Keep Mice Out for Good
by Hoffman Weber Construction, on October 14, 2013
Mouse traps fly off home center shelves around this time every year as property owners try to halt the annual fall invasion. But trapping (or worse yet poisoning) just provides temporarily relief from the symptoms of the problem. If mice are getting into your home or basement, you've already lost battle.
The only real, permanent solution to mouse-proofing a home is to do a careful inspection for holes and cracks where mice are getting in and to block those openings with the right materials. One of the best times to do this is when replacing windows, doors, siding and addressing attic insulation problems.
How Mice Get Into Your Home
Mice typically squeeze into homes where pipes and vents go through the siding because the hole is always a little bigger than the pipe. If you had a new furnace installed in recent years, check around the vent in the siding. Mice have thin, flexible bones that allow them to wiggle through openings as small as a dime. Furnace installers are notorious for leaving gaps under vents. Another prime entry point is under the bottom course of siding. When close to the ground, these holes are practically impossible to see without a lighted inspection mirror on an adjustable arm.
Weatherization usually is associated with lowering energy bills and improving personal comfort. But it also is an important part of any home defense strategy against mice. Gaps in window weather stripping and door sweeps invite mice to winter indoors.
Block foundations and open attics enable mice to range undetected from one end of the house to the other. Think of the block walls as a honeycomb overlapping hollow cells. Once mice get into the wall they can pop up anywhere along the sill. Meanwhile, they will create their own tunnels in attic insulation. Sadly, the Owens Corning pink panther is no match for a motivated mouse. Mice like to live under concrete stoops so be especially vigilant about sealing gaps near doors.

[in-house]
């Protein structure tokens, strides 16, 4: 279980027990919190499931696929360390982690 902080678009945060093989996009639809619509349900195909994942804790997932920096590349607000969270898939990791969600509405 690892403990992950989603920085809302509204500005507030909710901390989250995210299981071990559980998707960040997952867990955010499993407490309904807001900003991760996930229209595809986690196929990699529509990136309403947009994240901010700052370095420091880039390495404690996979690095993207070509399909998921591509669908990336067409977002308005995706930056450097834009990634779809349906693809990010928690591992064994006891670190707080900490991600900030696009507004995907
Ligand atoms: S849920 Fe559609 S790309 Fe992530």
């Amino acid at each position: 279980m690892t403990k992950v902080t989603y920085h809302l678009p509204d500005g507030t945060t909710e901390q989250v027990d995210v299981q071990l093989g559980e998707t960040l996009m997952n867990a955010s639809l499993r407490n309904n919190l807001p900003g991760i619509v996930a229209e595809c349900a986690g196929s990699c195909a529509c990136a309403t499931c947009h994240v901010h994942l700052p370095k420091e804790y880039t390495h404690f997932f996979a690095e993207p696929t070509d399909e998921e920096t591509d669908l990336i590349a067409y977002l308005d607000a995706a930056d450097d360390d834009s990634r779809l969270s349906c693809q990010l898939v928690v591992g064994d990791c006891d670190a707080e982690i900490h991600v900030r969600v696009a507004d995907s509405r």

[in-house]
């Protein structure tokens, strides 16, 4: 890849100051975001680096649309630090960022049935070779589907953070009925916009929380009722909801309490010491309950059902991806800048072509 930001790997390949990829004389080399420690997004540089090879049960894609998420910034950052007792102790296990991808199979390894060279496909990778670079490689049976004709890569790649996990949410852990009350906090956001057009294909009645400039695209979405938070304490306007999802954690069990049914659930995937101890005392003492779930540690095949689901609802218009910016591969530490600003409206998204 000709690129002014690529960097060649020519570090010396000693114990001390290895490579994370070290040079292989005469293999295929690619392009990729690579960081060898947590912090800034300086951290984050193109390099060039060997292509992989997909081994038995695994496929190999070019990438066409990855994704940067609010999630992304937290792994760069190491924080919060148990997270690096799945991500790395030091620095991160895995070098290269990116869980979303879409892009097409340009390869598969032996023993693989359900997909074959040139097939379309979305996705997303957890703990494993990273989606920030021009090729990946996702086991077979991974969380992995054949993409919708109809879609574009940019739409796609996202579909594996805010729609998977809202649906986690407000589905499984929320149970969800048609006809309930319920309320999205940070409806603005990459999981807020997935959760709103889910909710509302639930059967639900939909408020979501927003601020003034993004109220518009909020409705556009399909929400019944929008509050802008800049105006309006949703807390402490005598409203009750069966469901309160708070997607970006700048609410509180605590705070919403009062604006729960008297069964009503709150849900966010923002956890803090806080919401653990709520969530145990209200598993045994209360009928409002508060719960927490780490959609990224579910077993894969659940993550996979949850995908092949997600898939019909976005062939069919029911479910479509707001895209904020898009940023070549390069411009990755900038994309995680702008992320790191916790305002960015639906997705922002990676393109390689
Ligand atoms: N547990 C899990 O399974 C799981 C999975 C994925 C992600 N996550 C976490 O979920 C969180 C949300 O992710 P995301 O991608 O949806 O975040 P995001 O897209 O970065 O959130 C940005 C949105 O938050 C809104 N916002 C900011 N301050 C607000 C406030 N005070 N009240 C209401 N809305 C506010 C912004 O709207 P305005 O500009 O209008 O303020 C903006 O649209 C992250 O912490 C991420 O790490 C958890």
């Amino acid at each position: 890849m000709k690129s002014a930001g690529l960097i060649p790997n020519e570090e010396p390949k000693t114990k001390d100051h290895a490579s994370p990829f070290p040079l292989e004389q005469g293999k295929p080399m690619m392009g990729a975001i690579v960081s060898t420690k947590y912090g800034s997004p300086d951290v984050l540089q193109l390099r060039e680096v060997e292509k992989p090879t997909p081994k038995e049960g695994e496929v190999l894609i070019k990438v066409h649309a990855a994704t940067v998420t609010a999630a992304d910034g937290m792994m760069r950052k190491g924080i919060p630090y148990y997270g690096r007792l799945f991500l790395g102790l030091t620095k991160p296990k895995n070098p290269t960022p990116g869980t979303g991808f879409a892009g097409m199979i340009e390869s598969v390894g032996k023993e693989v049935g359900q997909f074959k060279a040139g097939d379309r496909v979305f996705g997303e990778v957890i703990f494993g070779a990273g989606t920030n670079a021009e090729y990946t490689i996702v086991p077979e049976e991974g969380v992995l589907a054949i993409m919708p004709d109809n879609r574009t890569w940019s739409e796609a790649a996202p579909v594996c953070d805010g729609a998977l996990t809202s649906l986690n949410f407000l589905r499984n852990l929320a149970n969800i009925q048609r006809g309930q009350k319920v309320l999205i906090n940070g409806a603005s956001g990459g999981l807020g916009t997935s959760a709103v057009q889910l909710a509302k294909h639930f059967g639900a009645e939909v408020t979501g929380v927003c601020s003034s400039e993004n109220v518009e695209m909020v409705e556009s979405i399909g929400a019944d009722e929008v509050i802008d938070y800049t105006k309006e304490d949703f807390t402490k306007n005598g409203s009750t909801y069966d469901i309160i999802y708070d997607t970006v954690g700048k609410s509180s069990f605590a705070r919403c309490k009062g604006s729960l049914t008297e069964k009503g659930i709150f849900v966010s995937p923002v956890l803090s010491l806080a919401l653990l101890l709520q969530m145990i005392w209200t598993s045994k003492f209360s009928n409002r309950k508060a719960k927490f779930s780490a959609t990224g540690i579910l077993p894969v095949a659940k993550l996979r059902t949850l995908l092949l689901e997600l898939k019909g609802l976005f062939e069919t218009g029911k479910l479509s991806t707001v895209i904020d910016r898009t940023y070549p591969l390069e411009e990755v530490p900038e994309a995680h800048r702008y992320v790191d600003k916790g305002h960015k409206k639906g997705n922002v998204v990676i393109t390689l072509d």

Choose Your Weapons Carefully
It’s not enough to find the access points and fill them. You need to use material that mice won’t yank out or chew through and stuff that won’t disintegrate or corrode copper pipes. Professional pest companies typically use copper or brass wool around copper pipes. Unlike steel, these materials won’t cause a galvanic reaction and corrosion. Professionals also choose stainless steel rather than ordinary steel wool for larger gaps because it won’t rust when wet. And forget about blocking mice with expanding foam insulation. It’s no match for pointy teeth and sharp claws.
Don’t Expose Your Family To Disease
If you think trapping mice each fall is no big deal, consider this. Mouse droppings, saliva and urine carry all sorts of bacteria and virus, including the potentially lethal hantavirus. When handling a sprung trap, wear disposable gloves. Never vacuum or sweep dropping, which can send dry particles airborne to be inhaled. If you must clean up a mouse nest, wear a cartridge style respirator and disinfect the area thoroughly.
More Prolific Than Rabbits!
While rabbits are known for being prolific, mice may be even worse. A rabbit can have a litter (or kit) once a month. Mice can have new litters of up to six babies every 21 days and their offspring are ready to breed in just 10 weeks. That’s a lot of mice. If your property has a history of mice, be sure to tell Hoffman Weber when you request a free quote for siding, windows or attic insulation. We will make extra sure that gaps and holes are properly sealed.